Abstract 20471: Thrombospondin-4 is a Key Mediator in Cardiac Aging
Thrombospondin-4 (TSP4) is a matricellular protein that is essential for the heart to adapt to stress. We previously demonstrated that mice lacking TSP4 develop heart failure (HF) when exposed to high blood pressure, the latter phenomenon being secondary to deficient extracellular matrix (ECM)-myocyte crosstalk. In the present study we tested the hypothesis that TSP4 is also a key mediator in cardiac aging. TSP4-/- mice and controls (WT) were followed for almost 3 years. TSP4 expression increased with aging as well as with exercise. TSP4-/- died at a younger age than WT (Kaplan-Meyer curve; p= 0.001). TSP4-/- developed HF (LVEF = 58 ± 12 vs 38 ± 14 %, for WT and TSP4-/-; p< 0.05), and a phenotype characterized by obesity, sedentarism and cardiac fibrosis. A subgroup of old (24 months of age) TSP4-/- and WT animals (N= 8 each) were exposed to intense exercise (treadmill twice daily for 8 weeks). WT mice improved cardiac contractility and LV mass with exercise as opposed to TSP4-/- animals that failed to do so (echo and cardiac pressure-volume analysis; p < 0.05 for LVEF, PRSW and dP/dt/IP, WT vs. TSP4-/-). Isolated cardiac myocyte studies from these animals showed that TSP4-/- contractility and calcium transients failed to augment with isoproterenol p<0.02 WT vs TSP4-/-). Phosphorylation of AMPK was increased in TSP4 -/- hearts, together with phosphorylation of GSK-3 alpha and beta isoforms, effects that seem to be mediated through an interaction between TSP4 and the CD 44 receptor. We report for the first time that TSP4 is essential for aging. Lack of this protein shortens lifespan in mice and reveals a phenotype of decreased cardiac contractility, increased cardiac interstitial fibrosis, with decreased myocyte calcium transients. These effects are present in the isolated myocyte (ECM-independent) and seem to involve AMPK and GSK-3.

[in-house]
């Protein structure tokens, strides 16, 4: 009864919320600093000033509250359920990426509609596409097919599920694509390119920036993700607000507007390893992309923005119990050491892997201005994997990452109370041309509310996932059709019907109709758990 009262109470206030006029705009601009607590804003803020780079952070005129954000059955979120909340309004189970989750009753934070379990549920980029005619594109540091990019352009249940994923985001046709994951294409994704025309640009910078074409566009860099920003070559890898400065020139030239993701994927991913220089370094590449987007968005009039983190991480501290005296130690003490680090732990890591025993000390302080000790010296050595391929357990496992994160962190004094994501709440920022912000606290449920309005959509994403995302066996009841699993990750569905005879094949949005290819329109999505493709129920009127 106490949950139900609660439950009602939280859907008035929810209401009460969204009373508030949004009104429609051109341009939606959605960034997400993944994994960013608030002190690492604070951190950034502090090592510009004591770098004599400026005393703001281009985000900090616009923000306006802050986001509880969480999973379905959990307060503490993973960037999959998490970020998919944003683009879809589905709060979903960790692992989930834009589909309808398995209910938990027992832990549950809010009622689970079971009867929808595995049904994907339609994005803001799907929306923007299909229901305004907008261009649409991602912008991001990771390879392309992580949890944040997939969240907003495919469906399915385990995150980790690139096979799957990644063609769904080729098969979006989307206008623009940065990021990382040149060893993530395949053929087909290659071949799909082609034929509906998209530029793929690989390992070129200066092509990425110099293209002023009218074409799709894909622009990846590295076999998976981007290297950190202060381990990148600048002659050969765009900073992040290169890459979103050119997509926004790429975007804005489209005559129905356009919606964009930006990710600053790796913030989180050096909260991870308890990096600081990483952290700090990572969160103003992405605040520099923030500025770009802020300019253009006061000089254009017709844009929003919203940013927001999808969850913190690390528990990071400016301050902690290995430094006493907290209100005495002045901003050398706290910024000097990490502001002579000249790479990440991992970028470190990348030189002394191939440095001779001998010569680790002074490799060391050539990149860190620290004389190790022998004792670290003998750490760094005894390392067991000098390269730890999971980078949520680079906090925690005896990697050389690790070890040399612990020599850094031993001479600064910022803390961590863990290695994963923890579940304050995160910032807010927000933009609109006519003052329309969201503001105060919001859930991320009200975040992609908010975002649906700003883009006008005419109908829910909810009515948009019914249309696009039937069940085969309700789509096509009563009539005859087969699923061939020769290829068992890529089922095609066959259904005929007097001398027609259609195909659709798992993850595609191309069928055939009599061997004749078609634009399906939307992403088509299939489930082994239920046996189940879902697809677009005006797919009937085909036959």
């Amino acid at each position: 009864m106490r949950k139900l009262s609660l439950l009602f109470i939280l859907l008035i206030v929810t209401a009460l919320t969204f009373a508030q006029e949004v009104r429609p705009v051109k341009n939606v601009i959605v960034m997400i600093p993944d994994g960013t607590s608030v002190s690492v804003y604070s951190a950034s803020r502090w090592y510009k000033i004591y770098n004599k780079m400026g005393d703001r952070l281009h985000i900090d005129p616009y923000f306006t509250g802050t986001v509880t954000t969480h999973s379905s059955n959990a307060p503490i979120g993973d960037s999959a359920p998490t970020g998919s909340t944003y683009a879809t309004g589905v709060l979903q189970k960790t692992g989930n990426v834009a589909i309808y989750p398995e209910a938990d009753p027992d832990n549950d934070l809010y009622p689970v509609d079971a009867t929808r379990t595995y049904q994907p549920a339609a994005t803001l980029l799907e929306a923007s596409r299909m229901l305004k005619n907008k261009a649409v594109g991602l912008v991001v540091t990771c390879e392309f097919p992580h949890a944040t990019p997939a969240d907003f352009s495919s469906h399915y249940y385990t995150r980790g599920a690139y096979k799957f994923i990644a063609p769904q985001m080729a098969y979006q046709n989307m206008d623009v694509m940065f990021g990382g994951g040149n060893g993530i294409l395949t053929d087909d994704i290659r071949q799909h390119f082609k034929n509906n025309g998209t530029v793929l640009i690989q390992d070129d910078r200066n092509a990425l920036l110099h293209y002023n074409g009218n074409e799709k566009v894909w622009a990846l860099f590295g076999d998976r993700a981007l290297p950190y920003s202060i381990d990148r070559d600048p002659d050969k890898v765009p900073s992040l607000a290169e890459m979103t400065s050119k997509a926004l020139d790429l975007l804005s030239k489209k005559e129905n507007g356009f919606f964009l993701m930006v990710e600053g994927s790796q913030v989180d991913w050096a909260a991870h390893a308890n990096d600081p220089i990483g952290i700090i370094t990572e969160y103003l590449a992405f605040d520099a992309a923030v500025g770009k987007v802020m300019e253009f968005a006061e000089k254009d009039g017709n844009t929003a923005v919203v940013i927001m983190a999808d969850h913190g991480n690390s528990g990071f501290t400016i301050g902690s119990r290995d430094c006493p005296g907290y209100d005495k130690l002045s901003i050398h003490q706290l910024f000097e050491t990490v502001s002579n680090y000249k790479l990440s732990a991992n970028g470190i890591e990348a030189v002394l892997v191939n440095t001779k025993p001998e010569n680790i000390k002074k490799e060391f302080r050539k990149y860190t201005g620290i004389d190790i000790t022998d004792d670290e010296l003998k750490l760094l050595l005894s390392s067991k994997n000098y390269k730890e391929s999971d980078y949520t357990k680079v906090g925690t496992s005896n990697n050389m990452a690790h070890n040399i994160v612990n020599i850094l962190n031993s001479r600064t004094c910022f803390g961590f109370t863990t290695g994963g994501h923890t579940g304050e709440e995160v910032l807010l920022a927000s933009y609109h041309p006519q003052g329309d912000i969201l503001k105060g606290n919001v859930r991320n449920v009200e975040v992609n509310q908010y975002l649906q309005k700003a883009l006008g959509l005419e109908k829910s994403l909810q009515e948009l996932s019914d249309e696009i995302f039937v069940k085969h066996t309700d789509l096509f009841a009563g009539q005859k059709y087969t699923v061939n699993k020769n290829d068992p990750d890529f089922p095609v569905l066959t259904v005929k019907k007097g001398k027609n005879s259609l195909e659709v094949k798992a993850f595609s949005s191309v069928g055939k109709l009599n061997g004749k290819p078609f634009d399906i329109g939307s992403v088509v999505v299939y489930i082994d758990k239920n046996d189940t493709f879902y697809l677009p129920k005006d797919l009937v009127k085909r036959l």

Author Disclosures: D.I. Lee: None. S.S. Yu: None. D. Bedja: None. D.A. Kass: None. O.H. Cingolani: None.
- © 2014 by American Heart Association, Inc.